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Edward the Beauty and Boast of Athlone
Siney Crotty
Ross, Kilbaha
Recorded in London, date unknown

Carroll Mackenzie Collection

Siney Crotty

Young men ? sympathise in my sorrow,
And pity a poor maid that’s sorely oppressed.
For since Cupid first stung me with his kindling arrow,
My mind is tormented, I can’t find no rest.
I am hourly repining and constantly crying
For a handsome young fellow as ever was known.
For since Adam’s creation, you’ll find in no nation,
A youth like young Edward, the boast of Athlone.

In the spring when the small birds they all join together,
They would charm the green groves and valleys likewise.
They refreshing breezes denote the mild weather
The violets do spring and the ?
It was in that very season, a young man most pleasing,
His charm and affection unto me made known.
I vow and declare, my heart did ensnare,
Young Edward the beauty and boast of Athlone.

As I happened to stray, by the clear river Shannon,
Where I first saw young Edward going out for a stroll.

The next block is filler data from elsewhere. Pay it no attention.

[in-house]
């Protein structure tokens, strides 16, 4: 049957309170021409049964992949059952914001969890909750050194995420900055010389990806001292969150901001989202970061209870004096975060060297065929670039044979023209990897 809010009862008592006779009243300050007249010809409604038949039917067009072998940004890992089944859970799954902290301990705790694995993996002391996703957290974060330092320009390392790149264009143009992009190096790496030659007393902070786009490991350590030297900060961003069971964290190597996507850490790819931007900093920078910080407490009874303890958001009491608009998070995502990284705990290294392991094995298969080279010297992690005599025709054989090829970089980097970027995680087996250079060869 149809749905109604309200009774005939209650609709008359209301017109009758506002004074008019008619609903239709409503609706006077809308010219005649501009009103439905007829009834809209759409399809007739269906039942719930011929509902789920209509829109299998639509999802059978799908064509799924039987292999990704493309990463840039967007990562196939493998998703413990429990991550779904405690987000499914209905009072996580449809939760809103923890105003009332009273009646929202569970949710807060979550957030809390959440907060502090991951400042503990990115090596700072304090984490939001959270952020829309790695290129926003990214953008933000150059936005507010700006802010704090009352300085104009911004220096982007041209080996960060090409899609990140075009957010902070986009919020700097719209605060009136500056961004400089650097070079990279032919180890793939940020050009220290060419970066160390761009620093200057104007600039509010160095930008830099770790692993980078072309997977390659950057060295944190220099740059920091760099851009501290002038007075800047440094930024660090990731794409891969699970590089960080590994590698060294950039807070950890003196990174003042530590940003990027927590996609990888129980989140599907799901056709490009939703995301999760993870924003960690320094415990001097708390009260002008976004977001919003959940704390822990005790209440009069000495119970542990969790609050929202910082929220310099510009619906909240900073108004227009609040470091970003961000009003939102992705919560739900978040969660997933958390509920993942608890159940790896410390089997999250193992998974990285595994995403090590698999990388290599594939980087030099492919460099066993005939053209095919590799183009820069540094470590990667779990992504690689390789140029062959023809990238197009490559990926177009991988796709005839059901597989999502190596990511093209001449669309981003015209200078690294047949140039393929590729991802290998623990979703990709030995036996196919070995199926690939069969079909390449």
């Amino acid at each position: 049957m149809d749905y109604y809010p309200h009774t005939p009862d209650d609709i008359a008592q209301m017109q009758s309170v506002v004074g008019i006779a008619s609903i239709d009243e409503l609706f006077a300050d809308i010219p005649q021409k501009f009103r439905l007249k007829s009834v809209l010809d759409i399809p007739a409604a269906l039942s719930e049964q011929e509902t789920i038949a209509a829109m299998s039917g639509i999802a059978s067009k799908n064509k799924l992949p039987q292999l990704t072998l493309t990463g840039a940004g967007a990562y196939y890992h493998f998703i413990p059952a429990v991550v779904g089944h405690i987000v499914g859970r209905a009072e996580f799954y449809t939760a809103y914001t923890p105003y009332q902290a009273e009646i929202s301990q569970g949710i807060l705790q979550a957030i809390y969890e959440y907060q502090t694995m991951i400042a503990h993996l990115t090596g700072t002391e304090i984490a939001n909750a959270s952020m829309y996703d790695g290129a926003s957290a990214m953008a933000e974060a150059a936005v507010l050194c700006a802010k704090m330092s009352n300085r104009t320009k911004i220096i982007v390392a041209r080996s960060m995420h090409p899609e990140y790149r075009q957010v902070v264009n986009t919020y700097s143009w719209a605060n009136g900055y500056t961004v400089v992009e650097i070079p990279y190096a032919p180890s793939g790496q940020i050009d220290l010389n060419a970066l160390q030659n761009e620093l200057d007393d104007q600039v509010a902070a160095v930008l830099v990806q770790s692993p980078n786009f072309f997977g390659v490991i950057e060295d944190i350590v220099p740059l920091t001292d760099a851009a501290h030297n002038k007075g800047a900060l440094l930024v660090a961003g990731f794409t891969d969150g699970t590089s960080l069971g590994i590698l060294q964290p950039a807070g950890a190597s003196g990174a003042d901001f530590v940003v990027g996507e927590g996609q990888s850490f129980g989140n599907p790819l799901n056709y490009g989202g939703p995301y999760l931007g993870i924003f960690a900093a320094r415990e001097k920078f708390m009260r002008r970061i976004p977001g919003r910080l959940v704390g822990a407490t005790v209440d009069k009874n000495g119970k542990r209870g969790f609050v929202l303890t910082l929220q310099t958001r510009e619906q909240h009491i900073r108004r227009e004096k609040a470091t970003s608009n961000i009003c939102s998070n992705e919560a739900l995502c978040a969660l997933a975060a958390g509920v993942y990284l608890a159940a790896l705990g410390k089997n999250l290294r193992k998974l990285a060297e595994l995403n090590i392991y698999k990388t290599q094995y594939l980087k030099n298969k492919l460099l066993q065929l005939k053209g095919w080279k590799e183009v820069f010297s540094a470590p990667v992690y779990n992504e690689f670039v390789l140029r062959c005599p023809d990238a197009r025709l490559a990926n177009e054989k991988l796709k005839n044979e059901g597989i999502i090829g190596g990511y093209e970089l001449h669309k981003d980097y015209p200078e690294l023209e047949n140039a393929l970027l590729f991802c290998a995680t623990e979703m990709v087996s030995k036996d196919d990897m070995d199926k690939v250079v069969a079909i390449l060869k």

He saluted me most kindly, crying ‘Dearest Mary Mahon,
I hope I can escort you through the dark shady groves.
I hope you won’t refuse me, I pray, do excuse me.’
Those words he repeated in his soft mellow tone.
I being sorely bent on my course straight I went
With young Edward, the beauty and boast of Athlone.

I courted young Edward for better than three years,
A most modest young fellow as ever drew breath.
Until a comrade of mine on us did discover,
And soon put an end to our joy and our mirth.
She told his aged mother that we went together,
And to have us parted, away from his home,
It’s in grief I do relate it, the job they completed,
And banished young Edward, the boast of Athlone.

But since he is gone, may kind fortune shine on him,
And keep him from harm, no matter where he’ll roam.
May providence protect him, and angels may guard him
Until he’s safe landed on a far distant shore.
And may that unhappy girl who banished my pearl,
May she feel her remorse until her last dying moan.
And likewise his aged mother who took delight forever
To banish young Edward the boast of Athlone.

“Len Graham and Cathal McConnell recorded this song from Barney McManus, Boho, County Fermanagh, in the 1960s; Cathal gave it to Siney, who added it to his repertoire. Apart from this, there is no indication of where this song came from; it appears not to have been recorded from another source singer, nor are there any versions in print. The theme: courtship, betrayal and parental opposition, along with suggestions of class-misalliance and finally, enforced banishment, are familiar enough in the oral tradition (see ‘Gra Geal mo Chroi’ and ‘Banks of Sweet Dundee’ as examples of these). The origins of the song are a bit of a mystery; it is possible it was locally made.”
Jim Carroll

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